6. Henares on Pacquiao bashing: I did not start this
  7. ‘Mom, I love you,’ says text from student on sinking ferry
  8. Massive infra spending set
  9. Fr. Suarez says last Mass on Easter before returning donated land to San Miguel
  10. I’ll follow my conscience on Estrada, says JV Ejercito
  1. KL confirms Malaysian Airlines Flight MH370 ended in Indian Ocean
  2. MRT passengers pass the hat for 6-year-old Ashley
  3. Rookie, lady cops lauded for quick response to MOA heist
  4. Malaysia averts another air tragedy; pilot lands troubled plane safely
  5. Revilla says he was joking; Lacson stands by his story
  6. Revilla ‘consulted’ Lacson on how he evaded arrest
  7. Cudia, dismissed for lying, got 99% in conduct
  8. Police rule out foul play in Helena Belmonte’s death as boyfriend is ‘traumatized’
  9. Kim Henares needs a reprimand, says Cayetano
  10. Hammer-wielding robbers cause chaos at Philippines’ Mall of Asia


  • 22 houses destroyed, 3 hurt as violent wind storm hits village
  • 242 out of 438 pass board tests for chemical engineers
  • Reckless driver endangered lives of Aquino, entourage–report
  • 5 OFWs from Negros quarantined for MERS-CoV tests
  • Release of village chief’s truck caught carrying illegal logs slammed
  • Sports

  • Alaska takes quarterfinals opener over San Mig Coffee
  • Jackson finds second wind to push Meralco past Rain or Shine
  • NLEX fights off Derulo Accelero to remain unbeaten
  • Mayweather diehard Bieber eats pride, poses with Pacquiao for photo op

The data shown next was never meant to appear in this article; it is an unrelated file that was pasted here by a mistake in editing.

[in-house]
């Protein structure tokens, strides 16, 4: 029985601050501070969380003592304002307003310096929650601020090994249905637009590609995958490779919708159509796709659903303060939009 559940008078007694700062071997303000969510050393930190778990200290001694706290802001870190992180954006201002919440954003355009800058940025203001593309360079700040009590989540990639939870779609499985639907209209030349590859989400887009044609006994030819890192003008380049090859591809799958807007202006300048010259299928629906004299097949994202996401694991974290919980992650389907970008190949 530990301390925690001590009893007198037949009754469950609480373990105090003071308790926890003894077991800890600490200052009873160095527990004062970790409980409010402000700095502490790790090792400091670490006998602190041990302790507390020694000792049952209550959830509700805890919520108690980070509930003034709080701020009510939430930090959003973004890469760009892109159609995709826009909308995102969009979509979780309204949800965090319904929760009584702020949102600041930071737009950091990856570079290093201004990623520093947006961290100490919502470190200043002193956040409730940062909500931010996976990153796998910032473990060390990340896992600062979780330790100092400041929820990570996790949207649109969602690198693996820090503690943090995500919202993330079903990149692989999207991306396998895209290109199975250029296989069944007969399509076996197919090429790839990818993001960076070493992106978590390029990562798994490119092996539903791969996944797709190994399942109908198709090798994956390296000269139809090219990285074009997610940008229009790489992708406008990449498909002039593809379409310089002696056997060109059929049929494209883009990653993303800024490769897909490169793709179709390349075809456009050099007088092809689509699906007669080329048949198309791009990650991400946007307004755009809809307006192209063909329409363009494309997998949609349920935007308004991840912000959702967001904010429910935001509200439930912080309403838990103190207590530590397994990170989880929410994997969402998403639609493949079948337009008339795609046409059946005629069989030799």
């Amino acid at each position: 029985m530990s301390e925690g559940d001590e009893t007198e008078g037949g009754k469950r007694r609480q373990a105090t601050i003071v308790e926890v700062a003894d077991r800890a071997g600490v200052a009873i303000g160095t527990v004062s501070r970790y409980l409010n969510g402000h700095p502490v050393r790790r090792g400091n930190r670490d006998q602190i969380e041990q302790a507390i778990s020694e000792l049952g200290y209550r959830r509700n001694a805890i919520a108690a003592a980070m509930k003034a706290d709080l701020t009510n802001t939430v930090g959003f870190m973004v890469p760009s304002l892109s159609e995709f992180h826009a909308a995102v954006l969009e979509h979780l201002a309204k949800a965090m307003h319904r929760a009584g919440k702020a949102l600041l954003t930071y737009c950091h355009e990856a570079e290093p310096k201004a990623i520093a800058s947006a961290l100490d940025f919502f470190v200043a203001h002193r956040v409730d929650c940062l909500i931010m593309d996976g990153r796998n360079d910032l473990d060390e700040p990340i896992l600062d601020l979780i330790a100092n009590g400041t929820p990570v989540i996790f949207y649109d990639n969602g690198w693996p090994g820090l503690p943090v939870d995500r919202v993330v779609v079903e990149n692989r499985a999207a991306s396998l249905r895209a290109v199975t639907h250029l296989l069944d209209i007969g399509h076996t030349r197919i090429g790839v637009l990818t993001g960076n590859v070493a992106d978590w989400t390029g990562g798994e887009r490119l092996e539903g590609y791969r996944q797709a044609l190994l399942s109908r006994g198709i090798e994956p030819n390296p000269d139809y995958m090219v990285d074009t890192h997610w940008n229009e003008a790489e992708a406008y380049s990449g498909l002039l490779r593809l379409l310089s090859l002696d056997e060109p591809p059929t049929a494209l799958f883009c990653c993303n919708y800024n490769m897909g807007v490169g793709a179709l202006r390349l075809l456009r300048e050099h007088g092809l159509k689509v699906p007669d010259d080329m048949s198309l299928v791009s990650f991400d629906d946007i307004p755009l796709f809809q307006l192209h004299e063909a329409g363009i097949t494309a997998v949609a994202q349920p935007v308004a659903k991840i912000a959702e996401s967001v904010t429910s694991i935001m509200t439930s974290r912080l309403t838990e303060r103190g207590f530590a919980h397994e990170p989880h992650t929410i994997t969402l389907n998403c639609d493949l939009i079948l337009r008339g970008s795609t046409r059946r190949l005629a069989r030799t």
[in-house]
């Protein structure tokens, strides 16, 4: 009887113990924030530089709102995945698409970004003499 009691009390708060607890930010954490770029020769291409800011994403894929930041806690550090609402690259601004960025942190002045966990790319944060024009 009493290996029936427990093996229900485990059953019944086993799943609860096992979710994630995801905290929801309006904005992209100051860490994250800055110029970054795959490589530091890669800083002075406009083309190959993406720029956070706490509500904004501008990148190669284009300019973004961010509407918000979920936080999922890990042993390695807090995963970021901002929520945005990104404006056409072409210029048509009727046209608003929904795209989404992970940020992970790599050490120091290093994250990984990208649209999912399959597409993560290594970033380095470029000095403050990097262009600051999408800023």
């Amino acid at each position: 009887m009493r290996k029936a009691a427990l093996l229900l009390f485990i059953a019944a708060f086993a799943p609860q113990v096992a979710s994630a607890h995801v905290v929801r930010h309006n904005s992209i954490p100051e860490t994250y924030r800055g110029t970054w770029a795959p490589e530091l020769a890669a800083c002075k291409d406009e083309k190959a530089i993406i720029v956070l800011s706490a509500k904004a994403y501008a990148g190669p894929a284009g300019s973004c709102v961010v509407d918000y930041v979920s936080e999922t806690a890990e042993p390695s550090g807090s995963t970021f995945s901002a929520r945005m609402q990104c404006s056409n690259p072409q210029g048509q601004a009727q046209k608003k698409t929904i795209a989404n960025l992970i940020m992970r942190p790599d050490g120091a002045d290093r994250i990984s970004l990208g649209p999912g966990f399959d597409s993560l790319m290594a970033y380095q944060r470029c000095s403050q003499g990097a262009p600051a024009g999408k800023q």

• Power Pinays rip Singapore to enter quarters in Asian volley tilt
  • Lifestyle

  • Miss America: Don’t suspend teen over prom invite
  • Transitions and resurrection in the performing arts
  • ‘Archaeology tour’ of Cebu’s heritage of faith
  • Historic Fort Bonifacio tunnel converted into a septic tank
  • ‘Imports’ from London, and play of the year
  • Entertainment

  • Arrest warrants out vs. Deniece Cornejo, Cedric Lee, et al over serious illegal detention
  • Lindsay Lohan says she had a miscarriage
  • Discovery network cancels Everest jump
  • ‘Captain America’ stays strong atop US box office
  • Easter musings
  • Business

  • Oil prices to go up on supply concerns, optimism on US rebound
  • Century Pacific Food sets IPO price at P13.75 per share
  • Oil prices down in quiet Asian trade
  • Asian shares mixed in holiday-thinned trade
  • BDO seen keen on bidding for Cocobank
  • Technology

  • PH has slowest internet in Southeast Asia
  • Nintendo’s trailblazing Game Boy marks 25th anniversary
  • Nasa’s moon-orbiting robot crashes down
  • Netizens pay respects to Gabriel Garcia Marquez
  • Nokia recalls 30,000 chargers for Lumia 2520 tablet
  • Opinion

  • Gigi’s home
  • Palace stonewalls on MRT inquiry
  • Couple of things too
  • There is plenty of water behind Wawa Dam
  • Triduum thoughts of a young boy
  • Global Nation

  • QC woman who flew in from Middle East tests negative for MERS-CoV
  • DFA, DOH urge OFWs not to panic over MERS-Cov
  • Balikatan could spoil peace talks, says militant group
  • DFA officers hold workshop on aiding human traffic victims
  • Canada in communication with PH on toxic wastes
  • Marketplace